Another group, led by Margarita Karovska, also of the CfA, has concentrated on other, previously unnoticed intriguing features of J0617. At a recent conference on neutron stars in London, England, they announced their findings, which include a thin filament of cooler gas that appears to extend from the neutron star along the long axis of its wake, and a second point-like feature embedded in the X-ray nebula around the neutron star.

"There are a number of puzzling observational features associated with this system crying out for longer observations," said Karovska.

Adapted from the information on

Gas Halo Around Ordinary Spiral Galaxy Galaxy NGC 5746 in optical (DSS) and X-ray (Chandra)

(Added 08/15/06) Scientists using NASA's Chandra X-ray Observatory have detected an extensive halo of hot gas around a quiescent spiral galaxy. This discovery is evidence that galaxies like our Milky Way are still accumulating matter from the gradual inflow of intergalactic gas.

"What we are likely witnessing here is the ongoing galaxy formation process," said Kristian Pedersen of the University of Copenhagen, Denmark, and lead author of a report on the discovery.

Chandra observations show that the hot halo extends more than 60,000 light years on either side of the disk of the galaxy known as NGC 5746. The detection of such a large halo alleviates a long-standing problem for the theory of galaxy formation. Spiral galaxies are thought to form from enormous clouds of intergalactic gas that collapse to form giant, spinning disks of stars and gas.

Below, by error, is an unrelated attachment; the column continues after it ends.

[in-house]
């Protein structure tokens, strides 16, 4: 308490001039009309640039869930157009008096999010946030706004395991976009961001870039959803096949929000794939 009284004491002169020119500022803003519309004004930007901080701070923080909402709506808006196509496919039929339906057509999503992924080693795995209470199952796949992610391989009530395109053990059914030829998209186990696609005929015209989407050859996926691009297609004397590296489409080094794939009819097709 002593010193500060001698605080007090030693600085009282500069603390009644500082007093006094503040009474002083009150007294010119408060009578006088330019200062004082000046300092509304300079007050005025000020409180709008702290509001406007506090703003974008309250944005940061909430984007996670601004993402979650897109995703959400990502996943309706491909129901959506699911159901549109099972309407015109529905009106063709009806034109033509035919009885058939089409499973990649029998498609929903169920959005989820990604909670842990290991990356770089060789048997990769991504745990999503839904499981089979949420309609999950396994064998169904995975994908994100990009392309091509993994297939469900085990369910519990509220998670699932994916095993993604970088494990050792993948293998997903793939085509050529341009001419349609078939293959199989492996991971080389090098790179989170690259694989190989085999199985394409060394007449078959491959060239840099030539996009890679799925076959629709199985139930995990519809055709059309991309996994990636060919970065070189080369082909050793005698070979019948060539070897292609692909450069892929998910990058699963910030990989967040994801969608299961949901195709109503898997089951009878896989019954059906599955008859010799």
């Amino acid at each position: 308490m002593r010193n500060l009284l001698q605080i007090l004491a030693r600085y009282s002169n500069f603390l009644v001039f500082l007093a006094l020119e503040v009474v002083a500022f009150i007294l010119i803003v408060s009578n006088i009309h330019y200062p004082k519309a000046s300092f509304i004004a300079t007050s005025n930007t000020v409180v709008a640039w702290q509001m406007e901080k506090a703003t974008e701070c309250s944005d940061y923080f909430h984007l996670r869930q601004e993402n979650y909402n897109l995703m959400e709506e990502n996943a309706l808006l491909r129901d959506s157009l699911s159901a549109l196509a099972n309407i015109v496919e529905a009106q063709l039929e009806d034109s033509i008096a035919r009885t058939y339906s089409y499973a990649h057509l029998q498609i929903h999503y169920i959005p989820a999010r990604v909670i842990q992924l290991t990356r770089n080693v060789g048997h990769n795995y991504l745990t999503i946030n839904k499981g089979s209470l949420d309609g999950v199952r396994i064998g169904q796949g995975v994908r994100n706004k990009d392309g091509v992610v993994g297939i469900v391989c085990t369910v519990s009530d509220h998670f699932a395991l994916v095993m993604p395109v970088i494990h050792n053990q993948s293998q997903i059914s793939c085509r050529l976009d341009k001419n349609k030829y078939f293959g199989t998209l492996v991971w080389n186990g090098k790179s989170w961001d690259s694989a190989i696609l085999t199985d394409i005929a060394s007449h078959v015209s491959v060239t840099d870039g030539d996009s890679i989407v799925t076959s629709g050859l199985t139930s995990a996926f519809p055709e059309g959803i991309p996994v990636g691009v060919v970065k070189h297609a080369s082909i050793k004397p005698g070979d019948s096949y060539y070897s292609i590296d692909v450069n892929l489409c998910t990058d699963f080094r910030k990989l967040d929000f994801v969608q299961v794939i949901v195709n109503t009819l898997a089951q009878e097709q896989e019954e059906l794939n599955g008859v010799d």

One prediction of this theory is that large spiral galaxies should be immersed in halos of hot gas left over from the galaxy formation process. Hot gas has been detected around spiral galaxies in which vigorous star formation is ejecting matter from the galaxy, but until now hot halos due to infall of intergalactic matter have not been detected.

"Our observations solve the mystery of the missing hot halos around spiral galaxies," said Pedersen. "The halos exist, but are so faint that an extremely sensitive telescope such as Chandra is needed to detect them."

NGC 5746 is a massive spiral galaxy about a 100 million light years from Earth. Its disk of stars and gas is viewed almost edge-on. The galaxy shows no signs of unusual star formation, or energetic activity from its nuclear region, making it unlikely that the hot halo is produced by gas flowing out of the galaxy.

"We targeted NGC 5746 because we thought its distance and orientation would give us the best chance to detect a hot halo caused by the infall of intergalactic gas," said Jesper Rasmussen of the University of Birmingham, United Kingdom and a coauthor of the report. "What we found is in good agreement with computer simulations in which galaxies are built up gradually from the merger of smaller clouds of hot gas and dark matter."

The computer simulations were done by Jesper Sommer-Larsen (also a coauthor of the report) and collaborators at the University of Copenhagen. The paper describing these results will be published in the April issue of the journal New Astronomy. Other researchers on this project were Sune Toft, Yale University; Andrew Benson, University of Oxford, United Kingdom; and Richard Bower, University of Durham, United Kingdom.

Adapted from the information on

Hourglass Magnetic Field Required for Starbirth